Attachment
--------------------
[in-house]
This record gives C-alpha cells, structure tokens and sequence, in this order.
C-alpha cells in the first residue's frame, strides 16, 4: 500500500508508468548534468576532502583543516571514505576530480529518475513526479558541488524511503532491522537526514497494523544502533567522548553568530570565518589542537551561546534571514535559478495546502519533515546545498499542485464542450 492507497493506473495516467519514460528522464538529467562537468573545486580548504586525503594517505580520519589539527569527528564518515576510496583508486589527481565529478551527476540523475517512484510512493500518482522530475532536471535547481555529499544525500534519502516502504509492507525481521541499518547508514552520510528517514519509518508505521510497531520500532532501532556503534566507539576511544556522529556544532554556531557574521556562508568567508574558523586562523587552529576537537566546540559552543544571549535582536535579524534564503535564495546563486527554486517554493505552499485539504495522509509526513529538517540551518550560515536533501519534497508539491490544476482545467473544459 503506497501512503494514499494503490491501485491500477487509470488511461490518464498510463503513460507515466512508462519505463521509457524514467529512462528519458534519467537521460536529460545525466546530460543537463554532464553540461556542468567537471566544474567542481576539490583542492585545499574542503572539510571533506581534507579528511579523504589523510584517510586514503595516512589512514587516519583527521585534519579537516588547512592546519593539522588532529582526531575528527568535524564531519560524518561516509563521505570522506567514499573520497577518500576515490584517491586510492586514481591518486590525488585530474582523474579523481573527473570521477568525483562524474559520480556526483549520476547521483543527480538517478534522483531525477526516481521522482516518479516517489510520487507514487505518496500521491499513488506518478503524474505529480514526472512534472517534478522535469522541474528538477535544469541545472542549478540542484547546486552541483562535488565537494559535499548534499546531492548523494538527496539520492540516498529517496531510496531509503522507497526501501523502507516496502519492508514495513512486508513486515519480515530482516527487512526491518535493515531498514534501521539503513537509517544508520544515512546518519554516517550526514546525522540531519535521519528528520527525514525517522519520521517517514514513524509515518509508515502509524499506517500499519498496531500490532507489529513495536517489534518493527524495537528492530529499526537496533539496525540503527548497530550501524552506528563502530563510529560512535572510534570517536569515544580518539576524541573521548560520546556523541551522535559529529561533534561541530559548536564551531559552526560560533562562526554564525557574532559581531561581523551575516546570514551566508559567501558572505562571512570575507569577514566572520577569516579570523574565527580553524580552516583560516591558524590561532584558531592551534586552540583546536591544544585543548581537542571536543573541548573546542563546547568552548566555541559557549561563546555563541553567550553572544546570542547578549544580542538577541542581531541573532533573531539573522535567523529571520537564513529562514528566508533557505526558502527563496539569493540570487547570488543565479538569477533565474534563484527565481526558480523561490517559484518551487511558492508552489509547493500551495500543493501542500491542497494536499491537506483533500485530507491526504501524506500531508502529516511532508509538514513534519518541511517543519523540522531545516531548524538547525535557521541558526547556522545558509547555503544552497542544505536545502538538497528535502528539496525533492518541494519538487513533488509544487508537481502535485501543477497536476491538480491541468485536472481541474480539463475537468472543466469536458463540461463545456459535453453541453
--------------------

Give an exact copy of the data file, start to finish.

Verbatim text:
[in-house]
This record gives C-alpha cells, structure tokens and sequence, in this order.
C-alpha cells in the first residue's frame, strides 16, 4: 500500500508508468548534468576532502583543516571514505576530480529518475513526479558541488524511503532491522537526514497494523544502533567522548553568530570565518589542537551561546534571514535559478495546502519533515546545498499542485464542450 492507497493506473495516467519514460528522464538529467562537468573545486580548504586525503594517505580520519589539527569527528564518515576510496583508486589527481565529478551527476540523475517512484510512493500518482522530475532536471535547481555529499544525500534519502516502504509492507525481521541499518547508514552520510528517514519509518508505521510497531520500532532501532556503534566507539576511544556522529556544532554556531557574521556562508568567508574558523586562523587552529576537537566546540559552543544571549535582536535579524534564503535564495546563486527554486517554493505552499485539504495522509509526513529538517540551518550560515536533501519534497508539491490544476482545467473544459 503506497501512503494514499494503490491501485491500477487509470488511461490518464498510463503513460507515466512508462519505463521509457524514467529512462528519458534519467537521460536529460545525466546530460543537463554532464553540461556542468567537471566544474567542481576539490583542492585545499574542503572539510571533506581534507579528511579523504589523510584517510586514503595516512589512514587516519583527521585534519579537516588547512592546519593539522588532529582526531575528527568535524564531519560524518561516509563521505570522506567514499573520497577518500576515490584517491586510492586514481591518486590525488585530474582523474579523481573527473570521477568525483562524474559520480556526483549520476547521483543527480538517478534522483531525477526516481521522482516518479516517489510520487507514487505518496500521491499513488506518478503524474505529480514526472512534472517534478522535469522541474528538477535544469541545472542549478540542484547546486552541483562535488565537494559535499548534499546531492548523494538527496539520492540516498529517496531510496531509503522507497526501501523502507516496502519492508514495513512486508513486515519480515530482516527487512526491518535493515531498514534501521539503513537509517544508520544515512546518519554516517550526514546525522540531519535521519528528520527525514525517522519520521517517514514513524509515518509508515502509524499506517500499519498496531500490532507489529513495536517489534518493527524495537528492530529499526537496533539496525540503527548497530550501524552506528563502530563510529560512535572510534570517536569515544580518539576524541573521548560520546556523541551522535559529529561533534561541530559548536564551531559552526560560533562562526554564525557574532559581531561581523551575516546570514551566508559567501558572505562571512570575507569577514566572520577569516579570523574565527580553524580552516583560516591558524590561532584558531592551534586552540583546536591544544585543548581537542571536543573541548573546542563546547568552548566555541559557549561563546555563541553567550553572544546570542547578549544580542538577541542581531541573532533573531539573522535567523529571520537564513529562514528566508533557505526558502527563496539569493540570487547570488543565479538569477533565474534563484527565481526558480523561490517559484518551487511558492508552489509547493500551495500543493501542500491542497494536499491537506483533500485530507491526504501524506500531508502529516511532508509538514513534519518541511517543519523540522531545516531548524538547525535557521541558526547556522545558509547555503544552497542544505536545502538538497528535502528539496525533492518541494519538487513533488509544487508537481502535485501543477497536476491538480491541468485536472481541474480539463475537468472543466469536458463540461463545456459535453453541453